Emergency Comms | ICT4SDG | Infrastructure
October 13, 2017

Emergency telecoms: Key lessons from the Caribbean

By ITU News

When disasters strike, information and communication technologies (ICTs) play a critical role in relief efforts. They facilitate the flow of vital information needed for early warning and monitoring as well as the coordination of food distribution, rebuilding and aid logistics.

Key stakeholders from around the world met Friday during a side event of the World Telecommunication Development Conference (WTDC-17) to discuss best practices for emergency telecommunications.

The event, held on the occasion of the International Day for Disaster Reduction, also showcased the work of ITU’s Telecommunication Development Sector (ITU-D) in the area of emergency telecommunication deployment and its close cooperation with public and private sector partners.

Why emergency telecoms are critical

Information is critical for government agencies and humanitarian actors for decision making processes, as well as for rapid response during emergencies.

“ICTs can make the difference between life and death in these situations,” said Christopher Casarrubias, Senior Manager of International ICT Policy and Access Partnership for satellite communications operator Iridium.

“For us, one life lost is just too much.” — Cosmas Zavazava

ITU-D, for its part, plays an important role in ensuring that its Member States benefit from the huge opportunities that ICTs deliver for disaster prevention, preparedness, mitigation, response, and recovery.

Supported by many partners, ITU delivers ICTs for development across all phases of disaster management, and ITU-D’s work is multi-hazard, multi-technology, and multi-stakeholder.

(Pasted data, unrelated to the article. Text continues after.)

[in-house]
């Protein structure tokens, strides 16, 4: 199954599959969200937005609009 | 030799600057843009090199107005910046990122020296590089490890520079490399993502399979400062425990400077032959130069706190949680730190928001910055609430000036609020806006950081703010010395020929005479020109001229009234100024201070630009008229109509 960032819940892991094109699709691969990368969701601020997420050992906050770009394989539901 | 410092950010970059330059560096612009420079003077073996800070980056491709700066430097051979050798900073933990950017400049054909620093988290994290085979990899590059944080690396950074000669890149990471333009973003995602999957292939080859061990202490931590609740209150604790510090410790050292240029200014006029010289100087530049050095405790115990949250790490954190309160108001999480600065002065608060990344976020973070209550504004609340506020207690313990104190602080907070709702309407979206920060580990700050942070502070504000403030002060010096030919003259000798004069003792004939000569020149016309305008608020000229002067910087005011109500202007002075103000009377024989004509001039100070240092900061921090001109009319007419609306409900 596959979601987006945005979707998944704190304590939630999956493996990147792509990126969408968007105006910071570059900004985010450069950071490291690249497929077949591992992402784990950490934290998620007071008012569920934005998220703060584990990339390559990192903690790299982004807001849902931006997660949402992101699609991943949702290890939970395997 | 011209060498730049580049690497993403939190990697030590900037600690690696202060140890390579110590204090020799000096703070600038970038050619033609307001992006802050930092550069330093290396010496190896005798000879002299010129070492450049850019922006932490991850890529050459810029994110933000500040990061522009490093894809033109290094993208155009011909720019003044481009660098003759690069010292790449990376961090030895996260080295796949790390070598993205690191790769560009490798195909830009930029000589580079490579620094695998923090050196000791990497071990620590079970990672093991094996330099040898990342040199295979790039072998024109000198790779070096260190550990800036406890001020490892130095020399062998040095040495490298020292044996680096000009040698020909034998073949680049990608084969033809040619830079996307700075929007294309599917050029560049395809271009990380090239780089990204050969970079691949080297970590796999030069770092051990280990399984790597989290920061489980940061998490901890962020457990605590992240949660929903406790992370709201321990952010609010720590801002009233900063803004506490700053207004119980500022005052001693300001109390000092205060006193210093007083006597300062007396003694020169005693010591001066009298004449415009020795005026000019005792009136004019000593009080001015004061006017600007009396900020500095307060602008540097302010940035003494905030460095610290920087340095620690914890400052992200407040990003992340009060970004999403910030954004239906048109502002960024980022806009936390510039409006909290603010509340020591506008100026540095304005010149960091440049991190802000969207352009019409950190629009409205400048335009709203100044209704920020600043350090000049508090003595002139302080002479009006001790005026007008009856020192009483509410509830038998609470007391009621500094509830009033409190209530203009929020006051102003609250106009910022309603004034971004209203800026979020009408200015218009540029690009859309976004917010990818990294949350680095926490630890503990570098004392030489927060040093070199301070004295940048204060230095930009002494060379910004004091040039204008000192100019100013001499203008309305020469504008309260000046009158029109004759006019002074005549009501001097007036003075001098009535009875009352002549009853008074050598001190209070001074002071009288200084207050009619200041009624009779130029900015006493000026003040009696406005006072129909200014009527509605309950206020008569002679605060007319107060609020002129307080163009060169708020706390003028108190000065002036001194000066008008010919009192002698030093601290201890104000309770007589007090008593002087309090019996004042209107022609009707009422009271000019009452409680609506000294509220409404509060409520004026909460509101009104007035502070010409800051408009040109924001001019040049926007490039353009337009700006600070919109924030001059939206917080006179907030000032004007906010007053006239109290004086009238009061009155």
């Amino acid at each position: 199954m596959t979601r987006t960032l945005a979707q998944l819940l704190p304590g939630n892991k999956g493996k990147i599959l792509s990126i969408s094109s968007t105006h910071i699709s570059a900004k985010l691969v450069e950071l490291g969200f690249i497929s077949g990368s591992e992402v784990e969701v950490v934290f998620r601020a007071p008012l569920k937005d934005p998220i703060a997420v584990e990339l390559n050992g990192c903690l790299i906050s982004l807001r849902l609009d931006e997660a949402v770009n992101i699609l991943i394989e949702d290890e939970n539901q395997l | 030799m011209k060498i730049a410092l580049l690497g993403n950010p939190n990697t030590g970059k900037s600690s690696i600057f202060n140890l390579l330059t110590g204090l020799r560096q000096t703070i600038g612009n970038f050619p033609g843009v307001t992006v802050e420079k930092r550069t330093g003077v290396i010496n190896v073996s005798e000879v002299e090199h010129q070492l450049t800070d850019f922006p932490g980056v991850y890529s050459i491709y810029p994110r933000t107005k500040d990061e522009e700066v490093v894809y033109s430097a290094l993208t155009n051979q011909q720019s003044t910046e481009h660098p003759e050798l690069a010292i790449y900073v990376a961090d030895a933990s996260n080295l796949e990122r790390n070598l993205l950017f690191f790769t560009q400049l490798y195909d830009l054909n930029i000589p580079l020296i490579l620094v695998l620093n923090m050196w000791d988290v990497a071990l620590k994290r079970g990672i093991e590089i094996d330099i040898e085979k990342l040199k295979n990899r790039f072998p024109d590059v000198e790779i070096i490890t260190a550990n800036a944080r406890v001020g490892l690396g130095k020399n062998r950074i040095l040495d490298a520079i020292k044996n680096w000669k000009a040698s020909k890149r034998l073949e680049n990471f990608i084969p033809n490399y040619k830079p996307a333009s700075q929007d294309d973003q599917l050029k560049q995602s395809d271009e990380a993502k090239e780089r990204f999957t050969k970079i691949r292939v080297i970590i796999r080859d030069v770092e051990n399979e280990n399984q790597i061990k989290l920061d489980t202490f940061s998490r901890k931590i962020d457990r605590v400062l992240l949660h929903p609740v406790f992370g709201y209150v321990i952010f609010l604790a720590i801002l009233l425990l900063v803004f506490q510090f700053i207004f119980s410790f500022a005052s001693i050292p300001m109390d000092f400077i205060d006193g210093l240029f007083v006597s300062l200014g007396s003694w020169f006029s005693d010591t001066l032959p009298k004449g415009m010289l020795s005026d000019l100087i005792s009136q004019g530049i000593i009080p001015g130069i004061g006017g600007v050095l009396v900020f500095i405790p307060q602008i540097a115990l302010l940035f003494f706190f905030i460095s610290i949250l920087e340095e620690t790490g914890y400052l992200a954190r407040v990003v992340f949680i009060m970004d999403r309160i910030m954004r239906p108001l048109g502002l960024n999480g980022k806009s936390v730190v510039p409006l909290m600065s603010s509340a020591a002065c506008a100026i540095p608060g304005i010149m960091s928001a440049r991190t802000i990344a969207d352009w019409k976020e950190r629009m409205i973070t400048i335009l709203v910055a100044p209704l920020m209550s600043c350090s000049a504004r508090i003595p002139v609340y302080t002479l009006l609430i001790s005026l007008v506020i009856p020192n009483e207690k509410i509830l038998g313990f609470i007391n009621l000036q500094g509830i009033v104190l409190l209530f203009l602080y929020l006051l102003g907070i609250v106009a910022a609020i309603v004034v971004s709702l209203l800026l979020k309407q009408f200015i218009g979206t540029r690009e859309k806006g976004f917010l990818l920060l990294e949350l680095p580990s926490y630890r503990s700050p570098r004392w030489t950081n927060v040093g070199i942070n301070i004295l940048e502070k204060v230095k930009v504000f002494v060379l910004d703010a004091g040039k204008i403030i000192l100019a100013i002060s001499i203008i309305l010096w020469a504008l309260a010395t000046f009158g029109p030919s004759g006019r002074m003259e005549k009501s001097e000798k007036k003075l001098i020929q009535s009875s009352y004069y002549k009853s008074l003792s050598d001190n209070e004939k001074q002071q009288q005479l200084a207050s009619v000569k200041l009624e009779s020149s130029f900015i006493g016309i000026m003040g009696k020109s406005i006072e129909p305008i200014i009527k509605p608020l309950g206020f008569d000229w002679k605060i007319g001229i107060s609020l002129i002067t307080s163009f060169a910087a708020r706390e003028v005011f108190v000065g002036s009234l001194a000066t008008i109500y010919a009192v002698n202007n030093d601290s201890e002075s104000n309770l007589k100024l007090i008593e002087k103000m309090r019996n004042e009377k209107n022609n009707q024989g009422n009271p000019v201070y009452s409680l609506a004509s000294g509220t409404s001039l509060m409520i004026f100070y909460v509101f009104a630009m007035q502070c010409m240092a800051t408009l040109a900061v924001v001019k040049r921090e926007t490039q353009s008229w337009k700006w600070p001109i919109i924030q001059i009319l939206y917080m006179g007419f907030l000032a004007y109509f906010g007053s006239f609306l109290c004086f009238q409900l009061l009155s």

“When disasters do strike, there is no country that can do it alone,” said Cosmas Zavazava, Chief of ITU-D’s Projects and Knowledge Management Department, explaining that ITU is committed to the concept of “Build Back Better” in which post-disaster recovery efforts aim to improve the systems that had been in place previously.

“For us, one life lost is just too much,” he said. “For us there is no sustainable development without effective disaster risk management and risk reduction.”

Lessons from the Caribbean

Ms Bernadette Lewis, Secretary General of the Caribbean Telecommunications Union (CTU) was on hand to discuss how the Caribbean has coped with back-to-back hurricanes that devastated several islands.

“Having weathered a very violent hurricane season, I think it is very appropriate [to have this side event] and I thank the ITU for having me here,” said Ms. Lewis.

Hurricanes are “an annual feature of our life in the tropics,” said Ms. Lewis. “We have learned some lessons. In terms of developing a response, from a government perspective, we need to build 21st-century governance. It calls for digitization of governance.”

She also highlighted the pivotal role of amateur radio in times of disaster.

“Amateur radio has been a staple and it is because of the amateur radio operators in the region that we get the information that we need,” said Ms. Lewis.

“One of the lessons we learned is that we really need to cultivate a new generation of amateur radio operators,” she said, adding that most of them over 50 years old. “It has been the bedrock of sustained communications during such disasters.”

She also underlined the key role of clear processes and procedures.

“You need to educate your population, so they know what to do” in the event of a hurricane, she said. “The relationships and management plans must be in place. We really have to streamline those plans, so that the ITU doesn’t receive 50 different calls from the Caribbean for the same thing.”

Dr. Hideo Imanaka, Adviser for the Japan’s Ministry of Internal Affairs and Communications (MIC) was also on hand to detail some of the lessons learned after Japan’s massive earthquake and tsunami in 2011. He showed the audience how Movable and Deployable ICT Resource Units (MDRU) help provide emergency telecommunications services.

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